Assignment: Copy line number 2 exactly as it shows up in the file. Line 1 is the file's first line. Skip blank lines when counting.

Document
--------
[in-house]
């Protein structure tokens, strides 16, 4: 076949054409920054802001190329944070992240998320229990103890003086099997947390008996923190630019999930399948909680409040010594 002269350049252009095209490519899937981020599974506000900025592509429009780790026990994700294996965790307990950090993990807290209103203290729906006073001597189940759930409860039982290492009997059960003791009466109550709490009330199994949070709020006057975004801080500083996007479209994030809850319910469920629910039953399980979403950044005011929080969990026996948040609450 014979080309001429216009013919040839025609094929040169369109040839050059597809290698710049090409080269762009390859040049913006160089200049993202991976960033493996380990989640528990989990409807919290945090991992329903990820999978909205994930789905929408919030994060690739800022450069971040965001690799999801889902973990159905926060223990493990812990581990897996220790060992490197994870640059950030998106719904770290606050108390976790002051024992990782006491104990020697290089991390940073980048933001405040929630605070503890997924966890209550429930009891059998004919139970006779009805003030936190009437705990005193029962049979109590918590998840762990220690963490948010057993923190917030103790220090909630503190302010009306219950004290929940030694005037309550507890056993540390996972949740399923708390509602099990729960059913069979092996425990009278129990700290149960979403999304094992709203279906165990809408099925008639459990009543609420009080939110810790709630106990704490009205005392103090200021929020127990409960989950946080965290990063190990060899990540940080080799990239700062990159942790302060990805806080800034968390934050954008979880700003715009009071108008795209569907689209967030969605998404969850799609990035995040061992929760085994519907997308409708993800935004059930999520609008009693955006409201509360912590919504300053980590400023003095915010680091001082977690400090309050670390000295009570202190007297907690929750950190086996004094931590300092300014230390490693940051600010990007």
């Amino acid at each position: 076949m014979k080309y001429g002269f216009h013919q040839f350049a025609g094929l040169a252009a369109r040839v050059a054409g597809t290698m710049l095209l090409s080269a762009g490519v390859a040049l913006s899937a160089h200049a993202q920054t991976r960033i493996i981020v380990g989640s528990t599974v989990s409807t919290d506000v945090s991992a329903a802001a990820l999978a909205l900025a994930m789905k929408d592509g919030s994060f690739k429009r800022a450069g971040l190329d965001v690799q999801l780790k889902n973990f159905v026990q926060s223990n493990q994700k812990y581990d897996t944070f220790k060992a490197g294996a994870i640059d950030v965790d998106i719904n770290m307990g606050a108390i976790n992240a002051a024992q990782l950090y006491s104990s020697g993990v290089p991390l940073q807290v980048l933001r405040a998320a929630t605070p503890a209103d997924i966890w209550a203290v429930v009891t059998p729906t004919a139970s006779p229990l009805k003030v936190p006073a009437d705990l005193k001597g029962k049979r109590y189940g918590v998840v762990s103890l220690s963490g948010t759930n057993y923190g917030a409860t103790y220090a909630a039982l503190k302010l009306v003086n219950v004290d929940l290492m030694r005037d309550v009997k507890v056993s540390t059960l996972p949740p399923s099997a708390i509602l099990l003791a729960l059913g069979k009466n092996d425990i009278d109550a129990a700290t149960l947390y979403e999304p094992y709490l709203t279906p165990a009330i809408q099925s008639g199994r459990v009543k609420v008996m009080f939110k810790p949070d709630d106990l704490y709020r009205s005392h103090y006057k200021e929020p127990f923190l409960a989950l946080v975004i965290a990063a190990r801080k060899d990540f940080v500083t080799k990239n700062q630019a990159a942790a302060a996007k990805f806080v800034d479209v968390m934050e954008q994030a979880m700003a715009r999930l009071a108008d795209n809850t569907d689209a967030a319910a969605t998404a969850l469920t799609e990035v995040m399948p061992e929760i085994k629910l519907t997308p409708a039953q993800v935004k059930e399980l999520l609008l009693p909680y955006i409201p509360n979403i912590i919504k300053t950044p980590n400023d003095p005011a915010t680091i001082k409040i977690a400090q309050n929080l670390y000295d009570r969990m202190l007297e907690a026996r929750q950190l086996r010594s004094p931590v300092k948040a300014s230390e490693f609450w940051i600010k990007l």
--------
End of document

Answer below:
């Protein structure tokens, strides 16, 4: 076949054409920054802001190329944070992240998320229990103890003086099997947390008996923190630019999930399948909680409040010594 002269350049252009095209490519899937981020599974506000900025592509429009780790026990994700294996965790307990950090993990807290209103203290729906006073001597189940759930409860039982290492009997059960003791009466109550709490009330199994949070709020006057975004801080500083996007479209994030809850319910469920629910039953399980979403950044005011929080969990026996948040609450 014979080309001429216009013919040839025609094929040169369109040839050059597809290698710049090409080269762009390859040049913006160089200049993202991976960033493996380990989640528990989990409807919290945090991992329903990820999978909205994930789905929408919030994060690739800022450069971040965001690799999801889902973990159905926060223990493990812990581990897996220790060992490197994870640059950030998106719904770290606050108390976790002051024992990782006491104990020697290089991390940073980048933001405040929630605070503890997924966890209550429930009891059998004919139970006779009805003030936190009437705990005193029962049979109590918590998840762990220690963490948010057993923190917030103790220090909630503190302010009306219950004290929940030694005037309550507890056993540390996972949740399923708390509602099990729960059913069979092996425990009278129990700290149960979403999304094992709203279906165990809408099925008639459990009543609420009080939110810790709630106990704490009205005392103090200021929020127990409960989950946080965290990063190990060899990540940080080799990239700062990159942790302060990805806080800034968390934050954008979880700003715009009071108008795209569907689209967030969605998404969850799609990035995040061992929760085994519907997308409708993800935004059930999520609008009693955006409201509360912590919504300053980590400023003095915010680091001082977690400090309050670390000295009570202190007297907690929750950190086996004094931590300092300014230390490693940051600010990007």